OpenShot: effects and transitions

 There are a few different effects and transitions that OpenShot offers, which will suit easy presentations or home videos.

The transitions include fades and wipes, the effects include pixelation for video and distortion for audio, and there are also emoji that you can drop on top of your video. These are all easy to drop on top of your videos - or between them, in the case of the transitions.

Well, they’re easy to drop, but that doesn’t always mean they work - more on that in the next section.

We also need to point out that, if you right-click on an item in the timeline and select 'Properties', you can find quite a few more complicated things to manipulate like the location and origin points, shear or scale, and the speed a video plays - these functions aren't easy to spot until you find this properties list, and we can imagine some people aren't aware this list exists at all.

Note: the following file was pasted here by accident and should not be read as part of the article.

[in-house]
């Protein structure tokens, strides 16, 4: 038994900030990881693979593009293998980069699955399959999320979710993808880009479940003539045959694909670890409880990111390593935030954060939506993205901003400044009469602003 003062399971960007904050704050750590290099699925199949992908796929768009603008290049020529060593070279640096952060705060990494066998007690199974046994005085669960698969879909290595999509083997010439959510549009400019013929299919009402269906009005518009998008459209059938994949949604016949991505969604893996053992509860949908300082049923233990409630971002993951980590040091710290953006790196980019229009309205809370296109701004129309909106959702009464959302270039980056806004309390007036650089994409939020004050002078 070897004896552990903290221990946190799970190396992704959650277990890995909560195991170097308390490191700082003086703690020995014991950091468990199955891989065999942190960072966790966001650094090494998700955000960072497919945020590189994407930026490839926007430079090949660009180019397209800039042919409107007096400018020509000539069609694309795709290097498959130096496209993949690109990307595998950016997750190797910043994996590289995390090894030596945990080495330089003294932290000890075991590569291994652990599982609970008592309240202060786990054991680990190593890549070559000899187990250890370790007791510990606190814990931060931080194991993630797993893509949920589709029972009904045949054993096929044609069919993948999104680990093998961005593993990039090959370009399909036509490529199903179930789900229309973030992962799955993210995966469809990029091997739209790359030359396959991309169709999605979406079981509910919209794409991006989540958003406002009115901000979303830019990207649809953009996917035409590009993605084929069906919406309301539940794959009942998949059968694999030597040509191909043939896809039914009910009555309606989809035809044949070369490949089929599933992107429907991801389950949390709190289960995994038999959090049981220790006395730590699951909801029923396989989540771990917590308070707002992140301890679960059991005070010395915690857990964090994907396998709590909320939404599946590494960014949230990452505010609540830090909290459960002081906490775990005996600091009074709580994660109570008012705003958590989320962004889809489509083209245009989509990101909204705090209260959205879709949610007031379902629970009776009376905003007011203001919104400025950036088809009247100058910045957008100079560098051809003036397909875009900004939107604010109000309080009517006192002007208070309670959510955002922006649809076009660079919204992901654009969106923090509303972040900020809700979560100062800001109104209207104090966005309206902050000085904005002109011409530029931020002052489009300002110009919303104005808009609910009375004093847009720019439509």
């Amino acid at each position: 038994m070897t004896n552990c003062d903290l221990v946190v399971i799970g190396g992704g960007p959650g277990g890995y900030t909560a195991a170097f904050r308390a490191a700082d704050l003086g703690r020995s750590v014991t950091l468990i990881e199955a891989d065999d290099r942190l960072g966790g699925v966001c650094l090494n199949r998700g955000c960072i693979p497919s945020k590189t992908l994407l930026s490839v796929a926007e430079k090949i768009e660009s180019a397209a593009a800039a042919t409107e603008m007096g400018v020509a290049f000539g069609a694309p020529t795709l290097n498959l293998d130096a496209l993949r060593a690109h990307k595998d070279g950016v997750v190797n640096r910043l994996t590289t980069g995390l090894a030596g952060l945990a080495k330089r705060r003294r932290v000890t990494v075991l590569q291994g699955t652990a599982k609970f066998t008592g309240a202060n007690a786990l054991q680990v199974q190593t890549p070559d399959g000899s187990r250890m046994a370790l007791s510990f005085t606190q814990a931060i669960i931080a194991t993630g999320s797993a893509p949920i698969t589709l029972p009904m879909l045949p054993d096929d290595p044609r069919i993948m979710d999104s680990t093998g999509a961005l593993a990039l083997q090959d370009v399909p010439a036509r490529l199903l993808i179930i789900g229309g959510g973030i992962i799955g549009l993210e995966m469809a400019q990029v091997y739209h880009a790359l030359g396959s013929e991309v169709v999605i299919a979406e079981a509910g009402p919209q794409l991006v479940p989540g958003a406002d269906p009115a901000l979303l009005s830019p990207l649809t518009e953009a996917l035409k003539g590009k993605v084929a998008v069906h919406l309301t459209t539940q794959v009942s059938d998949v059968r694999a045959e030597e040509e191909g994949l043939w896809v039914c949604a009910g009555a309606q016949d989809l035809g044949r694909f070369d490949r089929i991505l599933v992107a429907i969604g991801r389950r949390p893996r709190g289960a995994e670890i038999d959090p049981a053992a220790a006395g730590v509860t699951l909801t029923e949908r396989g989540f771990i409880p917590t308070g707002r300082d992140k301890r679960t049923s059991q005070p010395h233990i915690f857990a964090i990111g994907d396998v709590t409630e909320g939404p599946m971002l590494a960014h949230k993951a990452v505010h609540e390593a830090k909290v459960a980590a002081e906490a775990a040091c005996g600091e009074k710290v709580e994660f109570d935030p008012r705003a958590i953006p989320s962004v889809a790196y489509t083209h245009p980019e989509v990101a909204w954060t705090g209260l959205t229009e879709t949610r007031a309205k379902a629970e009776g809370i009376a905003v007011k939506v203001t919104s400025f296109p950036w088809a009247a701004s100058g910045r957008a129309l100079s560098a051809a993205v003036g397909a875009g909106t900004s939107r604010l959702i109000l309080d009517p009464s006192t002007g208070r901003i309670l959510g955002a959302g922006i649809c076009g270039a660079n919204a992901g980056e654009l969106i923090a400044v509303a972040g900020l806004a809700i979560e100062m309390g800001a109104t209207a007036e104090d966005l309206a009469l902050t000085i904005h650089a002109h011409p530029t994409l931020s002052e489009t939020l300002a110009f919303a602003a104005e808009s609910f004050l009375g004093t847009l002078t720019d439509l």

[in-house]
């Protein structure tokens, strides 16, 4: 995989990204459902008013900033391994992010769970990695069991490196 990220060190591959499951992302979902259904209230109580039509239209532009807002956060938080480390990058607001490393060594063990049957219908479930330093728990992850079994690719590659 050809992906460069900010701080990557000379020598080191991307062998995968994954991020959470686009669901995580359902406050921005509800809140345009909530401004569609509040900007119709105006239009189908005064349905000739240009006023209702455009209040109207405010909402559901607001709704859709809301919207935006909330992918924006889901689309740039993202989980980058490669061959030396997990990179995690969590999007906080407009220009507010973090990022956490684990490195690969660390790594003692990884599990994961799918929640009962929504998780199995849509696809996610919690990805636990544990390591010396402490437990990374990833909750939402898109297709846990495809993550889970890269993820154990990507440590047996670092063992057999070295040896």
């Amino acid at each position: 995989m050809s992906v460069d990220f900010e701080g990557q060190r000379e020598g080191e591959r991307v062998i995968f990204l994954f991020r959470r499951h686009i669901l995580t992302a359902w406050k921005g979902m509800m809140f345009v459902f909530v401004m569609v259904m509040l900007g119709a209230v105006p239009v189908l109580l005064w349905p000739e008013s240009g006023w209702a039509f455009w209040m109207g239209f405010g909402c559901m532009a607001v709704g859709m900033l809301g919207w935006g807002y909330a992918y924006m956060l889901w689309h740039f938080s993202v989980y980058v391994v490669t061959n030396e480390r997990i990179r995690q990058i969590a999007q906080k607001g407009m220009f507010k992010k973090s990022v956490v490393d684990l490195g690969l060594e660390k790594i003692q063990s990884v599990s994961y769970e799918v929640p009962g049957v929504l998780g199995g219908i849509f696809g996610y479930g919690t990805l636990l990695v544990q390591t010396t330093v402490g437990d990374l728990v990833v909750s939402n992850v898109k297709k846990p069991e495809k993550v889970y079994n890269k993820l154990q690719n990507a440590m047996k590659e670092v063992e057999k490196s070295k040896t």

Some of the transitions available on OpenShot. (Image credit: OpenShot)

OpenShot: a history of bugs

OpenShot reviews from over the years have pointed out bugs in the software, and from our testing time with the program we found one which occurred frequently.

This was that, when we dropped transitions between clips, it often only played on one of them - this sometimes happened for effects too, but less frequently. We also noticed that sometimes, the transition did work: but, for some reason, showed us a file on a different track that should have been hidden.

No software is perfect, but these bugs did sometimes get in the way.

OpenShot: open source software

OpenShot gets its name from the fact that it's open-source - this means that the software code is readily available online, for people to download and tweak or create modifications for.